The Supreme Court has determined that Guantanamo detainees must be allowed to face their accusers. Now a question may get answered: "Is Guantanamo a camp full of terrorists, or a camp full of mistakes?" This question is asked in an excellent "This American Life" radio episode (clicking the photo below will play it). The answer doesn't look good for anyone.
This radio segment is something that may reach even the most diehard NASCAR-watching, Ann Coulter-smitten, megachurch-drugged Southern Republican. It's the story of a government unhinged, doing great damage to the world and to America's reputation.
Most (but clearly not all) "detainees" were picked up for bounty money paid to warlords or disgruntled neighbors, not "swept up from the battlefield" (another of the many Dick Cheney lies we've been subjected to), and then not allowed to challenge their detainment.
This right to challenge (habeas corpus) is a very old (from the Magna Carta, signed in 1215A.D.) and extremely basic right in international law. It is included in the Geneva Conventions, which all civilized countries have long (beginning 1863) signed on to. But it had been rejected by the Bush Administration, one of many regressive, un-American directives of the past 6 years . The blind arrogance of Alberto Gonzalez and the Bush circle in disallowing this right and perpetuating the shame of the Guantanamo prison camp has hurt America and will haunt us for a generation or more on the battlefield and at home.
In this radio show, two former prisoners interviewed in the third segment talk about their experience and forgive their captors at Guantanamo. It's the best part of this award-winning three-part episode (if you don't have an hour to listen, you can skip directly to 41:35 to hear part 3, which runs 20 minutes). They are two good men caught up in a nightmare, and I wonder if I could ever be so magnanimous and forgiving. Their perspectives and generosity are moving and amazing to me. (transcript and episode description)
I feel ashamed (as an American) of being associated with George Bush and his crowd--his bad decisions, his sophomoric black-and-white reasoning. I'm sad that our country and culture are being run into the ground by such inept warmongers, and frustrated that so many Americans have been so stubbornly and willfully boneheaded and oblivious for so long, despite all the available evidence. With their votes and their voices they have allowed our country to backslide into darker, more regressive times, and so have enabled narrow-minded, fake-patriotic war profiteers and liars (such as Dick Cheney) over the past six years.
It's so easy to follow leaders who wave the flag and preach fear, and that is the sad reality of so many Americans who crave a simple, uncomplicated answer to 9-11. The unrealistic answer the neocons have offered have deadly long-term effects.
Take this report of incompetence and arrogance on the part of people working for and in the name of our country. I wonder how many young Muslims around the world become outraged by this kind of story who wouldn't otherwise hate the U.S. for these kinds of tactics in the "War on Terror" to protect "the Homeland"?
This report describes one small incident out of thousands that are eroding the spirit of America and its goodwill around the world, as reflected by many polls and surveys over the past two years. Fair-minded people all over the world have soured on America after reading accounts and seeing images of the American government's use of self-righteous, unnecessary overwhelming force. It's not irresponsible to publish these reports and pictures of U.S. abuse and deceit, as Dick Cheney claims. It is un-American not to.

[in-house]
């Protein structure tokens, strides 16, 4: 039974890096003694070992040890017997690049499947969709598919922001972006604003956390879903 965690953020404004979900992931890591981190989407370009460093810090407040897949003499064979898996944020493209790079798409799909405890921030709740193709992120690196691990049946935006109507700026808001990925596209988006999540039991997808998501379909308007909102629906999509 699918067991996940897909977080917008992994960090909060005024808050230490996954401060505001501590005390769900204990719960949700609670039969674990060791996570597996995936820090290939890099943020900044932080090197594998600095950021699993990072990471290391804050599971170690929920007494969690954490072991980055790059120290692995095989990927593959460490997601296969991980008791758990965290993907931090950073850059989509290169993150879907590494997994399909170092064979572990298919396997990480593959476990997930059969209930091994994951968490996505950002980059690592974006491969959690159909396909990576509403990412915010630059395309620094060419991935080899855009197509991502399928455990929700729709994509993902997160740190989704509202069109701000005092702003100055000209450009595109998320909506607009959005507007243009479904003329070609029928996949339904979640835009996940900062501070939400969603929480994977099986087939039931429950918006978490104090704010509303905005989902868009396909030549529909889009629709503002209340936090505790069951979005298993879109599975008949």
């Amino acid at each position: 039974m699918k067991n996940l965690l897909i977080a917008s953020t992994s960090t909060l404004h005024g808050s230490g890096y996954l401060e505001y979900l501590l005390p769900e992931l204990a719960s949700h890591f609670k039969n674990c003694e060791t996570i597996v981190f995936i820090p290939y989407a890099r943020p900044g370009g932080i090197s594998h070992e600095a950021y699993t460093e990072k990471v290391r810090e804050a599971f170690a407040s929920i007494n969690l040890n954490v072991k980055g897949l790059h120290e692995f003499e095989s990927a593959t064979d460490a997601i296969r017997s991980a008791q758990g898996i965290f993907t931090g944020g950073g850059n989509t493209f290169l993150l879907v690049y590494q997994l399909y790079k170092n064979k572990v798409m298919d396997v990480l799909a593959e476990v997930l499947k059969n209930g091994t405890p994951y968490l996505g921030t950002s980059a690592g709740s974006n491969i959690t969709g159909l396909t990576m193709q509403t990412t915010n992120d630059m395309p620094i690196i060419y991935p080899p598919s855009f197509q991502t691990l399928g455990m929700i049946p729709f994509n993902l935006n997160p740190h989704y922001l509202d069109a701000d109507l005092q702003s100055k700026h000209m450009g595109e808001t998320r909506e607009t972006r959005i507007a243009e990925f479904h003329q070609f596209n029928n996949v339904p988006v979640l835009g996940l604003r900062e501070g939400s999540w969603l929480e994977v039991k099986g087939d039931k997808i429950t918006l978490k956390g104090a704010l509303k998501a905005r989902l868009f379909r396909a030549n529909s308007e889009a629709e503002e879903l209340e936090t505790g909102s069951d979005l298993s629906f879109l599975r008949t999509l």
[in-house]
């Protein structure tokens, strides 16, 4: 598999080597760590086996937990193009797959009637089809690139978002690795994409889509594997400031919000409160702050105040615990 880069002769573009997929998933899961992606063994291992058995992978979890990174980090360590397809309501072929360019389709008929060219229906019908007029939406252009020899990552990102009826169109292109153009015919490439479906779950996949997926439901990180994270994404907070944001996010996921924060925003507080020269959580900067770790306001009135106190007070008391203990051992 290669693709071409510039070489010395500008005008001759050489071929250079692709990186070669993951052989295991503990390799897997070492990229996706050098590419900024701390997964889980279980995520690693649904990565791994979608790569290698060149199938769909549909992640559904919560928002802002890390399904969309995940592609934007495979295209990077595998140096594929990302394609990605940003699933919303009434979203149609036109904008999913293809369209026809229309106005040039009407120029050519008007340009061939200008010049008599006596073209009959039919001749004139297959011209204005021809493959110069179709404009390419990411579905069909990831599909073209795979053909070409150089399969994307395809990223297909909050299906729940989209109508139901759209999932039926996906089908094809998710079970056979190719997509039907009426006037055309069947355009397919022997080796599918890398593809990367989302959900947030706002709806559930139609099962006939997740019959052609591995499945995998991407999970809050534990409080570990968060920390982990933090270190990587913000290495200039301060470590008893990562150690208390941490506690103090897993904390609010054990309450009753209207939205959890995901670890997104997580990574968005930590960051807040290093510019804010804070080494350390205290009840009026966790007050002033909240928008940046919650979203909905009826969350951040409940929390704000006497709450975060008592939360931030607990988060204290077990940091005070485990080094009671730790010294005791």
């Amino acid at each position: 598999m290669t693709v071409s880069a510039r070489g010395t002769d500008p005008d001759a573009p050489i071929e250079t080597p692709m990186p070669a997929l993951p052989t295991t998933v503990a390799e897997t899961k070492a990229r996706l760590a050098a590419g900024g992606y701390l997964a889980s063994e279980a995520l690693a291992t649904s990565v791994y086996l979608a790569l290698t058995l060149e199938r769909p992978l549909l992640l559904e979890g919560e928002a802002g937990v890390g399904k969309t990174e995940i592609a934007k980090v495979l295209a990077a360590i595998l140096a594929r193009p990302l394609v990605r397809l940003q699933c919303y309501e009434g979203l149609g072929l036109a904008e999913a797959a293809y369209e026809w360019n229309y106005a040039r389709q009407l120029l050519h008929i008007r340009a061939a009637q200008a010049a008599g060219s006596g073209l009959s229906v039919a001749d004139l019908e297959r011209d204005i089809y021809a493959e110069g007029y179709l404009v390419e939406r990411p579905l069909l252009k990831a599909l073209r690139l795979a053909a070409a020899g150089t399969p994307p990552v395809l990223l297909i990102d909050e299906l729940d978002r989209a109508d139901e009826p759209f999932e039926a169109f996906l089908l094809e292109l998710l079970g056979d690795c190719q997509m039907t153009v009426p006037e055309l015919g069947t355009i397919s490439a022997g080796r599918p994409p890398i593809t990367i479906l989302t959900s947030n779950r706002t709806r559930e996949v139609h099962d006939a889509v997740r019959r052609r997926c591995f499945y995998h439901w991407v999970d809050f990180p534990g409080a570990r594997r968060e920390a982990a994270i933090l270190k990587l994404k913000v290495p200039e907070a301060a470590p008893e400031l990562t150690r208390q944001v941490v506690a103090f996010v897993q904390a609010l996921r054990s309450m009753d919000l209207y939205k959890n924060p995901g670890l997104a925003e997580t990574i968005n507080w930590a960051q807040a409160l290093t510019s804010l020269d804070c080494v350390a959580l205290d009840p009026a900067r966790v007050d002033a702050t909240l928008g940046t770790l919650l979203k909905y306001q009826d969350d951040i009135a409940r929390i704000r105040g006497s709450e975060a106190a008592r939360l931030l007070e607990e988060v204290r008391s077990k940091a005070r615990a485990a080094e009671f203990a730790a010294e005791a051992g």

The point of bringing our leaders mistakes to light is not that "we're as bad as the terrorists" (as pseudo-patriots on the Right want to portray dissent). People all over the world almost universally agree that we're nowhere as bad as these deluded, medieval religious fanatics in the Arab world and Iran. The point (which is so incredibly difficult for many American conservatives to grasp) is that when we give in to those among us who are motivated by vengeance instead of justice, who are willing to let our standards slip, and who condone torture and ignore basic human rights--then we begin to become the thing we're fighting against.
As Lieutenant Commander Charles Swift said recently "It‘s not whether they deserve it or not. It‘s how we conduct ourselves. It has to do where if we say that our opponent can cause us not to follow the rules anymore, then we‘ve lost who we are. We‘re the good guys. We‘re the guys who follow the rule and the people we fight are the bad guys and we show that every day when we follow the rules, regardless of what they do. It‘s what sets us apart. It‘s what makes us great and in my mind, it‘s what makes us undefeatable, ultimately".
Update: Lt. Swift was recently denied promotion, which, in effect, forced him out of the JAG Corps and the Navy. I hope that after the worst president we've ever had leaves office, the next president will offer Lt. Swift his job back. We need truth-tellers like him to protect the most important thing we have: the rule of law.
Recently the Senate barely rejected a proposed amendment to the U.S. Constitution, supported by Mr. Bush, which would have criminalized flag-burning, or "flag-desecration".
Burning our flag is an offensive and inflammatory (sorry) thing to do, but--changing the Constitution? What is going on here, WTF? The ideas that make us a great nation don't include prison time for burning a symbol--but they do include this one: "Freedom of speech is not for the thought you love but for the thought you hate the most."
This ought to be obvious to anyone older than, say, 16. But no, it's not for the Stupid Lobby. You know, the one Karl Rove is riling up now that it's time for Midterm Elections. And so we have the periodic calls for imprisonment of idiots who burn flags, defending marriage against the gay terrorists, etc. It's all about fear, isn't it.
Like the push to amend the Constitution to "protect" marriage, this "flag protection" ploy is a sign of the backwards-looking times we're in. As a Newsweek columnist put it, "For more than 200 years, we’ve occasionally used the amendment process to expand rights. This would be the first time we would enshrine their restriction."